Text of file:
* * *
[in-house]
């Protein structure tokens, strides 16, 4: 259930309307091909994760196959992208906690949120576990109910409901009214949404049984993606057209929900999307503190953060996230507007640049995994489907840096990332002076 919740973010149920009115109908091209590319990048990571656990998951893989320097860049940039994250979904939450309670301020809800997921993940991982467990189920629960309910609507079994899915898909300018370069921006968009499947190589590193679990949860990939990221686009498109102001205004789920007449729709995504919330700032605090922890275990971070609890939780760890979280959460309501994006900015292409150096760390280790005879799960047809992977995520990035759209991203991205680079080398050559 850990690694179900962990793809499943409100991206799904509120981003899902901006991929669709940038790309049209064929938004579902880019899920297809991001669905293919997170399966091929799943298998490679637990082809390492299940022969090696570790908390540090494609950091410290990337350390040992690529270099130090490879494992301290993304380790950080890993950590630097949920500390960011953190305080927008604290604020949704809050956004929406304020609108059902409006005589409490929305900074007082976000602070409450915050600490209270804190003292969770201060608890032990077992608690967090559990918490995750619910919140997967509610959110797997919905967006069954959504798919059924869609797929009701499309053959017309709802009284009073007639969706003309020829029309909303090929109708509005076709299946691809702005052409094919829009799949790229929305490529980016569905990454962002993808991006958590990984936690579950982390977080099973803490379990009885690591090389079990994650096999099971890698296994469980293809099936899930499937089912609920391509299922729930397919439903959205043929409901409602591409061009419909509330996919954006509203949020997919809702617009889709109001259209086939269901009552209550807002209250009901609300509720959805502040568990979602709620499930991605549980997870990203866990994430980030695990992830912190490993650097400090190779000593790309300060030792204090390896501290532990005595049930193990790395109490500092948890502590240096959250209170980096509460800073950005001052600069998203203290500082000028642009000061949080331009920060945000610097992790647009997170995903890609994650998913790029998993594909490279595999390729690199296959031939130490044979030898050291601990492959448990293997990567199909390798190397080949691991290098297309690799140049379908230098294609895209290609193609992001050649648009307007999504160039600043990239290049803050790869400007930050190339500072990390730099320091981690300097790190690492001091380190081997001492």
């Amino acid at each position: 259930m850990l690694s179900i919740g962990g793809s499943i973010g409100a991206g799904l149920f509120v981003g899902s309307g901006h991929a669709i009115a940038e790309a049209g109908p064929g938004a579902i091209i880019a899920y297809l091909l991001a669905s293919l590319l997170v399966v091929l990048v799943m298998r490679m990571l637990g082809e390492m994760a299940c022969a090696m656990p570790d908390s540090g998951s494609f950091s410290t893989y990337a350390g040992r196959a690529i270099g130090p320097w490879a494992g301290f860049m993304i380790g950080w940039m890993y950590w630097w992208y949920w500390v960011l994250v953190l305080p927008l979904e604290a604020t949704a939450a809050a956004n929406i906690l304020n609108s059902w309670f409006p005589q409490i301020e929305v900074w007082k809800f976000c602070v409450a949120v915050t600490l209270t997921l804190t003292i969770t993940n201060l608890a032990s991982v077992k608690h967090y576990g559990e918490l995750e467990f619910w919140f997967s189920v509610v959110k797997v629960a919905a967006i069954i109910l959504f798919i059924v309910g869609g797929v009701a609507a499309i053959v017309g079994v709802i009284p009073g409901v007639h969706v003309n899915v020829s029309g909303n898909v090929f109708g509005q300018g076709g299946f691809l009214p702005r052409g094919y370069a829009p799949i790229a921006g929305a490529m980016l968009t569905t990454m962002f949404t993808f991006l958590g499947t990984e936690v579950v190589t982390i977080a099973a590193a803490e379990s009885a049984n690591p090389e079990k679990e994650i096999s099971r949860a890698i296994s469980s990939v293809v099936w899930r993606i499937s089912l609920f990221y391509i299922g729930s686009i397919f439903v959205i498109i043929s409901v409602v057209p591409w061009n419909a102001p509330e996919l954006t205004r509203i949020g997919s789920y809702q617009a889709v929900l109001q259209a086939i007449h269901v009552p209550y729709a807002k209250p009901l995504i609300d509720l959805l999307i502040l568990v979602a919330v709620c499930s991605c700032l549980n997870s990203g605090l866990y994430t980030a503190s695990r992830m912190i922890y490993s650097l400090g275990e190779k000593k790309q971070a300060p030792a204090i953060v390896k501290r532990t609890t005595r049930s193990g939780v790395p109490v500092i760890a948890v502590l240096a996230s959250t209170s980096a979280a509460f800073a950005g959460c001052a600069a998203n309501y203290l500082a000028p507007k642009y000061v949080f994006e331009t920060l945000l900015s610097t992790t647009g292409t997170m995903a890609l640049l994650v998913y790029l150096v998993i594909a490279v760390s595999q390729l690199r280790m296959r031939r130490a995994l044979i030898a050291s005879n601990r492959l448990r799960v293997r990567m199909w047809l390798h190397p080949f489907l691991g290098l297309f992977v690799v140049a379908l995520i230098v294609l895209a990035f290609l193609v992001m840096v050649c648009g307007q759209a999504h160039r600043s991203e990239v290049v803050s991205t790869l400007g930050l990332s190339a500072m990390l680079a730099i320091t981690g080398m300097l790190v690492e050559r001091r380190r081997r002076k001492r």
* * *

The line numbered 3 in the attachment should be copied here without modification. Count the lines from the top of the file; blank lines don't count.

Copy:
């Amino acid at each position: 259930m850990l690694s179900i919740g962990g793809s499943i973010g409100a991206g799904l149920f509120v981003g899902s309307g901006h991929a669709i009115a940038e790309a049209g109908p064929g938004a579902i091209i880019a899920y297809l091909l991001a669905s293919l590319l997170v399966v091929l990048v799943m298998r490679m990571l637990g082809e390492m994760a299940c022969a090696m656990p570790d908390s540090g998951s494609f950091s410290t893989y990337a350390g040992r196959a690529i270099g130090p320097w490879a494992g301290f860049m993304i380790g950080w940039m890993y950590w630097w992208y949920w500390v960011l994250v953190l305080p927008l979904e604290a604020t949704a939450a809050a956004n929406i906690l304020n609108s059902w309670f409006p005589q409490i301020e929305v900074w007082k809800f976000c602070v409450a949120v915050t600490l209270t997921l804190t003292i969770t993940n201060l608890a032990s991982v077992k608690h967090y576990g559990e918490l995750e467990f619910w919140f997967s189920v509610v959110k797997v629960a919905a967006i069954i109910l959504f798919i059924v309910g869609g797929v009701a609507a499309i053959v017309g079994v709802i009284p009073g409901v007639h969706v003309n899915v020829s029309g909303n898909v090929f109708g509005q300018g076709g299946f691809l009214p702005r052409g094919y370069a829009p799949i790229a921006g929305a490529m980016l968009t569905t990454m962002f949404t993808f991006l958590g499947t990984e936690v579950v190589t982390i977080a099973a590193a803490e379990s009885a049984n690591p090389e079990k679990e994650i096999s099971r949860a890698i296994s469980s990939v293809v099936w899930r993606i499937s089912l609920f990221y391509i299922g729930s686009i397919f439903v959205i498109i043929s409901v409602v057209p591409w061009n419909a102001p509330e996919l954006t205004r509203i949020g997919s789920y809702q617009a889709v929900l109001q259209a086939i007449h269901v009552p209550y729709a807002k209250p009901l995504i609300d509720l959805l999307i502040l568990v979602a919330v709620c499930s991605c700032l549980n997870s990203g605090l866990y994430t980030a503190s695990r992830m912190i922890y490993s650097l400090g275990e190779k000593k790309q971070a300060p030792a204090i953060v390896k501290r532990t609890t005595r049930s193990g939780v790395p109490v500092i760890a948890v502590l240096a996230s959250t209170s980096a979280a509460f800073a950005g959460c001052a600069a998203n309501y203290l500082a000028p507007k642009y000061v949080f994006e331009t920060l945000l900015s610097t992790t647009g292409t997170m995903a890609l640049l994650v998913y790029l150096v998993i594909a490279v760390s595999q390729l690199r280790m296959r031939r130490a995994l044979i030898a050291s005879n601990r492959l448990r799960v293997r990567m199909w047809l390798h190397p080949f489907l691991g290098l297309f992977v690799v140049a379908l995520i230098v294609l895209a990035f290609l193609v992001m840096v050649c648009g307007q759209a999504h160039r600043s991203e990239v290049v803050s991205t790869l400007g930050l990332s190339a500072m990390l680079a730099i320091t981690g080398m300097l790190v690492e050559r001091r380190r081997r002076k001492r």